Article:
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John Browning's Automatic Rifle

From the trenches of France to "Frozen Chosin," The BAR proved its worth on countless battlefields around the globe for more than three decades.
By Bruce Canfield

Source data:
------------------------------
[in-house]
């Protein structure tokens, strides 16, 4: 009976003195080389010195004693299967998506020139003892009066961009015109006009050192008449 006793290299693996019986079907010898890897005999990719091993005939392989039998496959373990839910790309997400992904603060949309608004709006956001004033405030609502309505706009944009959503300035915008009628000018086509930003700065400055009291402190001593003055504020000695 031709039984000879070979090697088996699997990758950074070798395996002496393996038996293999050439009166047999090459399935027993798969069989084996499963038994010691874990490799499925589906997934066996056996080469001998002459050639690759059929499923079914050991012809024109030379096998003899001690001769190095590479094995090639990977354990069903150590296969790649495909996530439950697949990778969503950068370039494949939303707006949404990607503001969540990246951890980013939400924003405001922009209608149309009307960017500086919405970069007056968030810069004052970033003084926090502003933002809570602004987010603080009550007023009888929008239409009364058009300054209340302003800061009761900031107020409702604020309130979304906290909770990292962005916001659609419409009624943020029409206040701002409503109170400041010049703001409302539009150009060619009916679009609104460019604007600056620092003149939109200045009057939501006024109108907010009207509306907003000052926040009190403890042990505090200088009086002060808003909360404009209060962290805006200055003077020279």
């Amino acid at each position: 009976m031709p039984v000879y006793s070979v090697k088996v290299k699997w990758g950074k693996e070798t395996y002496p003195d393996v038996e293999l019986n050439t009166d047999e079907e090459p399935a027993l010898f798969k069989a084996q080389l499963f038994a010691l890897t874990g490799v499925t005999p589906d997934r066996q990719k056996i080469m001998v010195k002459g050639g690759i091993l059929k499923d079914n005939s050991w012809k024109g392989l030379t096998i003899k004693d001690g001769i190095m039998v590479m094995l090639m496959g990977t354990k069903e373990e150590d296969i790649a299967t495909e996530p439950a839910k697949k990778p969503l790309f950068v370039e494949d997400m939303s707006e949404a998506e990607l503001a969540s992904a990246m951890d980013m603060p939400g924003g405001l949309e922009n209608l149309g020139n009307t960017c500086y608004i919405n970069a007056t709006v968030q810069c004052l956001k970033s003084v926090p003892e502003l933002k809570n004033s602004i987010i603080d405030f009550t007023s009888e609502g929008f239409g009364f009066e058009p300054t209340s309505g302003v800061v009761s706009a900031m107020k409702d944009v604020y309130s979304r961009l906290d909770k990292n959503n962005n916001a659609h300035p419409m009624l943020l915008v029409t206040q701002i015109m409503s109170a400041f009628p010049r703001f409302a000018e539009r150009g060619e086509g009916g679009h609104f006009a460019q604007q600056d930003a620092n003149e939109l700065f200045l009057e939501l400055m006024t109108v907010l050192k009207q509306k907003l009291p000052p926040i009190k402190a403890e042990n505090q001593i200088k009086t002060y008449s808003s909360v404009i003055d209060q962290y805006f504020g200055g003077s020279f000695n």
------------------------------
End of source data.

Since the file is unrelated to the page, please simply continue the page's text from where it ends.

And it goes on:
Reprinted from American Rifleman, Aug. 1997. Without question, America’s most prolific and revered arms designer was John Moses Browning. The Utah native’s contributions to the field of small arms development are unparalleled. The guns he invented for the commercial and sporting market are almost too numerous to list and many of his designs are still made today. While sometimes overlooked, Browning-designed military arms are even more impressive. One of the most important U.S. military arms of the 20th century will forever, fittingly, bear the name of its designer, the Browning Automatic Rifle. Generally referred to by its initials, the BAR set the standard for automatic rifles from its inception during the First World War and for several decades afterward. Few U.S. military arms elicit as much widespread admiration as does the venerable BAR. Many veterans of the Second World War and Korea remember the BAR as a reliable and very effective arm. While many gripes were lodged against the gun’s weight, few complaints were heard when the chips were down in actual combat. The BAR proved its worth on countless battlefields around the globe for over three decades. The BAR had its roots in the trenches of France during World War I when both sides were mired in bloody and protracted trench warfare. When the U.S. entered the war on April 6, 1917, it soon became painfully obvious that our armed forces were woefully unprepared to fight a modern war. With the exceptions of such excellent arms as the Springfield M1903 rifle and the Colt M1911 .45 pistol (both, incidentally, in short supply), our troops were primarily equipped with obsolete and generally unsatisfactory arms. One of the most serious gaps in our armament capability was the lack of a satisfactory light machine gun. An automatic that could be used by troops moving to the assault was desperately needed. Our French allies had attempted to fill this void with the Fusil Mitrailleur Modele 1915 ‘CRSG’ (Model 1915). Chambered for 8 mm Lebel, it was generally referred to as the “Chauchat.” Our doughboys soon fractured the French pronunciation and called it the “Sho-Sho.” The U.S. purchased some 16,000 Chauchats from the French, and our troops quickly discovered that it was extremely unreliable, and found it ineffective and unpopular. Clearly, a better arm of this type was needed by our troops.